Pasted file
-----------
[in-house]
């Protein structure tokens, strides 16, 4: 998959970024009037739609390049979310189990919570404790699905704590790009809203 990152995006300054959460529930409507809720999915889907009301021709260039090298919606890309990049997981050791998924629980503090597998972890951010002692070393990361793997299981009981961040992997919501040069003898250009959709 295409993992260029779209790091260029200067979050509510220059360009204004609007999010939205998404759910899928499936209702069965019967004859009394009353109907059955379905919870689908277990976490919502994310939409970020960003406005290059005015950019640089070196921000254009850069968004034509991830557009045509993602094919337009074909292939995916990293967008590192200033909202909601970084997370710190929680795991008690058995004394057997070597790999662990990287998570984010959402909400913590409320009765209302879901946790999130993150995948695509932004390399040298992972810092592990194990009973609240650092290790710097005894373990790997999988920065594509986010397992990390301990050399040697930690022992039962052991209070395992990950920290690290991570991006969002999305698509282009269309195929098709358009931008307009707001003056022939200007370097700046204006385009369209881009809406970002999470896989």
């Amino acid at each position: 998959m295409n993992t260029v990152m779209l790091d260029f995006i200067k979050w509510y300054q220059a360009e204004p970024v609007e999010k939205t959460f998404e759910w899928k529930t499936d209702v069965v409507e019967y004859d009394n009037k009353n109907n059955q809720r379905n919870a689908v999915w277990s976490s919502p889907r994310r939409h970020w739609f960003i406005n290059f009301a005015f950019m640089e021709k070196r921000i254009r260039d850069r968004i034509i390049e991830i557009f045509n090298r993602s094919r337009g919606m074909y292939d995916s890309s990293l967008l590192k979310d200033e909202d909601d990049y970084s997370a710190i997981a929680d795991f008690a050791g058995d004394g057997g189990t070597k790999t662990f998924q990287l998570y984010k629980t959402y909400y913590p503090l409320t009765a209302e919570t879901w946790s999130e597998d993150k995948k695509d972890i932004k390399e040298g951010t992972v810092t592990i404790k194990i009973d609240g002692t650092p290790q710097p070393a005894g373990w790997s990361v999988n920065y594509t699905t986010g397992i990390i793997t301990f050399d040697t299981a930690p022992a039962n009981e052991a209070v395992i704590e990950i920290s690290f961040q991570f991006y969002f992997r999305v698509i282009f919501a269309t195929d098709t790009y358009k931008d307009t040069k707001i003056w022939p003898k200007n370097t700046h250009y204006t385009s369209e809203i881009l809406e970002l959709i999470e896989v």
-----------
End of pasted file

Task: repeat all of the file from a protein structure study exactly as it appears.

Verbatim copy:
[in-house]
């Protein structure tokens, strides 16, 4: 998959970024009037739609390049979310189990919570404790699905704590790009809203 990152995006300054959460529930409507809720999915889907009301021709260039090298919606890309990049997981050791998924629980503090597998972890951010002692070393990361793997299981009981961040992997919501040069003898250009959709 295409993992260029779209790091260029200067979050509510220059360009204004609007999010939205998404759910899928499936209702069965019967004859009394009353109907059955379905919870689908277990976490919502994310939409970020960003406005290059005015950019640089070196921000254009850069968004034509991830557009045509993602094919337009074909292939995916990293967008590192200033909202909601970084997370710190929680795991008690058995004394057997070597790999662990990287998570984010959402909400913590409320009765209302879901946790999130993150995948695509932004390399040298992972810092592990194990009973609240650092290790710097005894373990790997999988920065594509986010397992990390301990050399040697930690022992039962052991209070395992990950920290690290991570991006969002999305698509282009269309195929098709358009931008307009707001003056022939200007370097700046204006385009369209881009809406970002999470896989």
């Amino acid at each position: 998959m295409n993992t260029v990152m779209l790091d260029f995006i200067k979050w509510y300054q220059a360009e204004p970024v609007e999010k939205t959460f998404e759910w899928k529930t499936d209702v069965v409507e019967y004859d009394n009037k009353n109907n059955q809720r379905n919870a689908v999915w277990s976490s919502p889907r994310r939409h970020w739609f960003i406005n290059f009301a005015f950019m640089e021709k070196r921000i254009r260039d850069r968004i034509i390049e991830i557009f045509n090298r993602s094919r337009g919606m074909y292939d995916s890309s990293l967008l590192k979310d200033e909202d909601d990049y970084s997370a710190i997981a929680d795991f008690a050791g058995d004394g057997g189990t070597k790999t662990f998924q990287l998570y984010k629980t959402y909400y913590p503090l409320t009765a209302e919570t879901w946790s999130e597998d993150k995948k695509d972890i932004k390399e040298g951010t992972v810092t592990i404790k194990i009973d609240g002692t650092p290790q710097p070393a005894g373990w790997s990361v999988n920065y594509t699905t986010g397992i990390i793997t301990f050399d040697t299981a930690p022992a039962n009981e052991a209070v395992i704590e990950i920290s690290f961040q991570f991006y969002f992997r999305v698509i282009f919501a269309t195929d098709t790009y358009k931008d307009t040069k707001i003056w022939p003898k200007n370097t700046h250009y204006t385009s369209e809203i881009l809406e970002l959709i999470e896989v």